Monthly Archives: July 2015

Frederick Parslow VC and the Merchantman Anglo Californian’s Battle with U39

On 4 July 1915 the 7,333 ton merchant ship Anglo-Californian was 70 miles south of the Fastnet Rock, close to the end of a journey from Montreal. She normally carried nitrate, but on this voyage her cargo was 927 horses, intended for the Western Front. This was the fifth time that she had brought horses across the Atlantic. She was captained by 59 year old Frederick Parslow, whose son, also called Frederick, was her second officer. As well as her crew of 44 men, there were 50 American and Canadian cattlemen on board to look after the horses.[1]

At 8:00 am the Anglo-Californian, which was then 24 hours from its destination, Avonmouth, was spotted by SMS U39, captained by Kapitänleutnant Walther Forstmann. In order to conserve his torpedoes, Forstmann decided to surface and call on the merchantman to surrender. U39, capable of 16.5 knots on the surface, was three miles away from the Anglo-Californian, which was designed to sail at 12 knots. Parslow, however, believed that his ship, being lightly loaded, could make two knots more than this, so decided to flee.

The Anglo-Californian made radio contact with the Q-ship Princess Ena, a former cross-Channel ferry that had been armed with three concealed 12 pounder guns in order to act as a trap for U-boats. She was capable of only 15 knots, so would struggle to arrive in time, but she called up the destroyers HMS Mentor and Miranda.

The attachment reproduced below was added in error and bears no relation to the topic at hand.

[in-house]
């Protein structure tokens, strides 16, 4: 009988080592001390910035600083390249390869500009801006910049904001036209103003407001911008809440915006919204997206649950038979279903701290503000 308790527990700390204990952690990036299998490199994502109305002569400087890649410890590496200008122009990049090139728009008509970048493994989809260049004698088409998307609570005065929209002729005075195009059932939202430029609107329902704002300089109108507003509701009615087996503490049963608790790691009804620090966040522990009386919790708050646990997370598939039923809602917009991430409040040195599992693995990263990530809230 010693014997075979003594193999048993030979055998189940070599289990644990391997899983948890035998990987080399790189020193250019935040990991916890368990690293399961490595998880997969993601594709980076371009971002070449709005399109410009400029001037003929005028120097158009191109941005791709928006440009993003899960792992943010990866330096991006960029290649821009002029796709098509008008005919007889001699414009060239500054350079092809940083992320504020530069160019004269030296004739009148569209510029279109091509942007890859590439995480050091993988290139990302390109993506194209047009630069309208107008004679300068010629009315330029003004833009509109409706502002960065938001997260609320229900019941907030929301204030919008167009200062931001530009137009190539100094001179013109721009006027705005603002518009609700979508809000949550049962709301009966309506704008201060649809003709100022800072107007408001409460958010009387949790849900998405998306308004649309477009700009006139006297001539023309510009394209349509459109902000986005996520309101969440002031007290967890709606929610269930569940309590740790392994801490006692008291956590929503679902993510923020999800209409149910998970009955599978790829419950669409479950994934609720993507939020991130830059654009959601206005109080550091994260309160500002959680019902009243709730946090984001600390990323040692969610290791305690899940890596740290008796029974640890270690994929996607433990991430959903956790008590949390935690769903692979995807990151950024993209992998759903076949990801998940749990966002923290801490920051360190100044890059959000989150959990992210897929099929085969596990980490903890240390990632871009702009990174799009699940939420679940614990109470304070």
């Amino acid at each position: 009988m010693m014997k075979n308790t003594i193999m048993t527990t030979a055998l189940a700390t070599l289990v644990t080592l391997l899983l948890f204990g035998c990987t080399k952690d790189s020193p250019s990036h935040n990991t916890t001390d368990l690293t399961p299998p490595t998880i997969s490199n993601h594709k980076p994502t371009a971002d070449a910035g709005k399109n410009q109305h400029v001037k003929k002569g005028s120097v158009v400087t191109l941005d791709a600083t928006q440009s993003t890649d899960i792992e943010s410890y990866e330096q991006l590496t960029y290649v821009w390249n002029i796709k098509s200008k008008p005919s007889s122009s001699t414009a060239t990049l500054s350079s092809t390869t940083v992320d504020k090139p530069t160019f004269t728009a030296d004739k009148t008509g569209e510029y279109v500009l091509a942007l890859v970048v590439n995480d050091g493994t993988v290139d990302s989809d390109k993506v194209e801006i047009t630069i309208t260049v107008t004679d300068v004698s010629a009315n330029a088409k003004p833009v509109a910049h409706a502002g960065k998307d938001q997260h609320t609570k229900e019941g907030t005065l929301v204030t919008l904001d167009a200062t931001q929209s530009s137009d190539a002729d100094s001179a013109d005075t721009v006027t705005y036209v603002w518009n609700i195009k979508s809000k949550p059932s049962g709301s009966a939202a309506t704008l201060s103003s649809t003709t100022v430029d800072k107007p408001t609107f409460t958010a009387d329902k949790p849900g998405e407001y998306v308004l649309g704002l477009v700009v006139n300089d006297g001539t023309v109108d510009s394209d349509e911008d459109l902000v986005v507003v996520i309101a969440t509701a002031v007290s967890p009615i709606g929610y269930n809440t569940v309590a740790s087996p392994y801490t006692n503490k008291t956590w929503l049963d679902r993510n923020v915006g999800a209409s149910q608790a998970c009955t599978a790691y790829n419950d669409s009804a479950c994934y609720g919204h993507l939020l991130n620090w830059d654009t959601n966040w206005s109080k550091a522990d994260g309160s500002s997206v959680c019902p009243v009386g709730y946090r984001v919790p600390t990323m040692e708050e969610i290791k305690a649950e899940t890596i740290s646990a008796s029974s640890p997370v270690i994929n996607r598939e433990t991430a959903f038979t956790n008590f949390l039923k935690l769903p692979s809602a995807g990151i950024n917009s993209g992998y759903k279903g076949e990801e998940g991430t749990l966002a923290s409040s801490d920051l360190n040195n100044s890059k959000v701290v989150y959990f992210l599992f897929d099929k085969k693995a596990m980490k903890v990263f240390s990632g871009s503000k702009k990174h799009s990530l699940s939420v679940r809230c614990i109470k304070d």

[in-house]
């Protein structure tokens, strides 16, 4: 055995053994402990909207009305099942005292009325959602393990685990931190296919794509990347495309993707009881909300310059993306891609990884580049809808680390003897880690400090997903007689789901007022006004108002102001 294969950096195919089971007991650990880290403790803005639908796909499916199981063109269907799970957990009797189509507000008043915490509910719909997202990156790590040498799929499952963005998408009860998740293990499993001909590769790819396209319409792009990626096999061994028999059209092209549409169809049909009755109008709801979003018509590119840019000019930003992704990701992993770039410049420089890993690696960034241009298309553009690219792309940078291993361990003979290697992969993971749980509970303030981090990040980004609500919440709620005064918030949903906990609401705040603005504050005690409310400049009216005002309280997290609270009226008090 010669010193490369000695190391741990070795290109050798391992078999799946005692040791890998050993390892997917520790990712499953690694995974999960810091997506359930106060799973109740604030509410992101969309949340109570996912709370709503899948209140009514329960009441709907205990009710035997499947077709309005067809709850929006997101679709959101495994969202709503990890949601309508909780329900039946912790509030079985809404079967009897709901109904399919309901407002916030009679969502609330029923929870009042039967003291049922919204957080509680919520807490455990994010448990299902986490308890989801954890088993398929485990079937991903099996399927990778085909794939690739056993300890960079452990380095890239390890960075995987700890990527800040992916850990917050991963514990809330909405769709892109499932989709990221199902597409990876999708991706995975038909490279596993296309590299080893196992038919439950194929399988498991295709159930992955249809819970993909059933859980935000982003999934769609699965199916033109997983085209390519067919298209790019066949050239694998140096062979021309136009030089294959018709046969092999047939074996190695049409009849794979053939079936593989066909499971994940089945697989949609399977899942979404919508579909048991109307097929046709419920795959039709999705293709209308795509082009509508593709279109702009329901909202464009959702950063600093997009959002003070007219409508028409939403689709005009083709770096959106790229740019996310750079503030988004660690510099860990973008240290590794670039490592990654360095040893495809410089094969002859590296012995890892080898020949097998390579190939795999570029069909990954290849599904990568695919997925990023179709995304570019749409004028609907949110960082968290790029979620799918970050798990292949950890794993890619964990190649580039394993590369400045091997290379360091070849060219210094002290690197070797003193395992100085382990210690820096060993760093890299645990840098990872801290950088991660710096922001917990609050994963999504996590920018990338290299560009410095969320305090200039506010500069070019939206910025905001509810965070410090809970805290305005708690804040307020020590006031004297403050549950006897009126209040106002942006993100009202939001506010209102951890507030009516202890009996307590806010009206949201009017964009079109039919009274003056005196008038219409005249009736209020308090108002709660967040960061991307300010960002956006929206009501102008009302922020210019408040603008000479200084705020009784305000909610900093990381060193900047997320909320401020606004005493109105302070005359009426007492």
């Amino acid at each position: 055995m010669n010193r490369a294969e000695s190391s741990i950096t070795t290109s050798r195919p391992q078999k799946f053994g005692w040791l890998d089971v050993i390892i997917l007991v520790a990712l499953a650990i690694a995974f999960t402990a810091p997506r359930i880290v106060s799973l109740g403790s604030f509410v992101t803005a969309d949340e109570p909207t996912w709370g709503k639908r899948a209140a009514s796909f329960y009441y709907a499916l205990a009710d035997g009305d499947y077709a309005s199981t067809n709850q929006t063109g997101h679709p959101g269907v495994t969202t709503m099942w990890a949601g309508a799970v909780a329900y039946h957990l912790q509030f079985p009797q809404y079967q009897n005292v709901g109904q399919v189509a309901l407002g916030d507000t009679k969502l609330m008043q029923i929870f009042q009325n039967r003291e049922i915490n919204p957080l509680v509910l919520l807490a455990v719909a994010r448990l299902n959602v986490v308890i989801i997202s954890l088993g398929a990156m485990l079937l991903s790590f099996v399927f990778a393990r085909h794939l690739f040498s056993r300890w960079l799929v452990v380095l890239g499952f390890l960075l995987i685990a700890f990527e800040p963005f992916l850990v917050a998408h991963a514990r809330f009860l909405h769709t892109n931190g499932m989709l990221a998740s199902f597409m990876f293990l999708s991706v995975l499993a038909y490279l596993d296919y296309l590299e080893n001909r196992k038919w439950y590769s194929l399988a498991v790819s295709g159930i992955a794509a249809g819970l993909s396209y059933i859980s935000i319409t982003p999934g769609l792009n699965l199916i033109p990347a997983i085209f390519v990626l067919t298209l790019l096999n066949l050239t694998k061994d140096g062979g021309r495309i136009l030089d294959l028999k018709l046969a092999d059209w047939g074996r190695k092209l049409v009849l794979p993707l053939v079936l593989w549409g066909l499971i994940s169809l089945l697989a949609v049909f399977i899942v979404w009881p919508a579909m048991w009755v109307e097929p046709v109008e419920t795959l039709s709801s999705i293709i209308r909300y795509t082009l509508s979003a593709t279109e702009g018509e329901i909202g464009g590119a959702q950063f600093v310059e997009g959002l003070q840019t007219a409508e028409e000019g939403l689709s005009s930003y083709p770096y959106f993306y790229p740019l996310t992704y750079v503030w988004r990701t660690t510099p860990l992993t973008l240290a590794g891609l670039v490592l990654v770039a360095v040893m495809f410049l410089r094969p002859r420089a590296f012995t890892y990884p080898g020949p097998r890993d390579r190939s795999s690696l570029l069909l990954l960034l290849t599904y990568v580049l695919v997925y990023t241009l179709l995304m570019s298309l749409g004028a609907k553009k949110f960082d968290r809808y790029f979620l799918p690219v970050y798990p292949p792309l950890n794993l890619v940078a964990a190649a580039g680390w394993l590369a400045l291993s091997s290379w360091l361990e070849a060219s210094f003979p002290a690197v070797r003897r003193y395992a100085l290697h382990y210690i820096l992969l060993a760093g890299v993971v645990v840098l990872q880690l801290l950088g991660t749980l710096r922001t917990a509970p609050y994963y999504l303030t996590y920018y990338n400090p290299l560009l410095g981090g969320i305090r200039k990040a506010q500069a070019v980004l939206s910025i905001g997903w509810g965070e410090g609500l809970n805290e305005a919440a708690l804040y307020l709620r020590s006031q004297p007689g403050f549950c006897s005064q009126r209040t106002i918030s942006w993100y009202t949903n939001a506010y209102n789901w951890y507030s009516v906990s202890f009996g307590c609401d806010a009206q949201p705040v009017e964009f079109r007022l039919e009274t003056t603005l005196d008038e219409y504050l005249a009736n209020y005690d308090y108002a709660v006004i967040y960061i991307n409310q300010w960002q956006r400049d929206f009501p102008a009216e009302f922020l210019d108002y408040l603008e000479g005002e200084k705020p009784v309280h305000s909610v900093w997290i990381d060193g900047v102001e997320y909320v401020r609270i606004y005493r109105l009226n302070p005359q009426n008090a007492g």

Forstmann opened fire at 9:00 am from a range of one and a half miles. Captain Parslow remained on the open bridge with his son, ordering his crew to take cover below. The Parslows had no protection from the German gunfire. They had to lie down, with the son steering from a prone position and the father occasionally lifting his head to command the ship on a zig-zag pattern At 10:30 am Forstmann called on the Anglo-Californian to surrender. Captain Parslow realised that his ship could not escape, so ordered her to stop and the crew to abandon ship.[2]

At this point, Princess Ena opened fire from 9,000 yards. Her shots fell short, but Parslow then received a radio message urging him to ‘hold on’ as the destroyers were on their way. He therefore ordered his crew to return below decks, and to get the ship underway again. The Germans resumed firing, this time with rifles as well as U39’s deck gun. They targeted the bridge, which was soon wrecked, with the steering wheel and compass being damaged.[3]

With several holes in the hull, a fire in the hold and no sign of the Royal Navy, Captain Parslow decided that he had no choice but to surrender. He ordered the engines stopped and the crew to abandon ship. The lifeboats were swung out under the direction of Chief Officer Harold Read. Forstmann, however, was unwilling to risk being tricked a second time, so continued to fire from a range of only 1,500 yards. One lifeboat was upended as it was being lowered into the sea after one of the davits was hit, and another lifeboat capsized.

Captain Parslow was then killed, just as the two British destroyers appeared. Forstmann dived his boat and escaped. Twenty of the men and twenty of the horses on board the Anglo-Californian were killed. She was escorted into Queenstown (now Cobh) early the next day.[4]

Captain Parslow’s son and Chief Engineer James Crawford were awarded the Distinguished Service Cross on 10 September. The citations below are from Naval-History.net:

 29292 -10 SEPTEMBER 1915

….. award of the Distinguished Service Cross to the following Officers: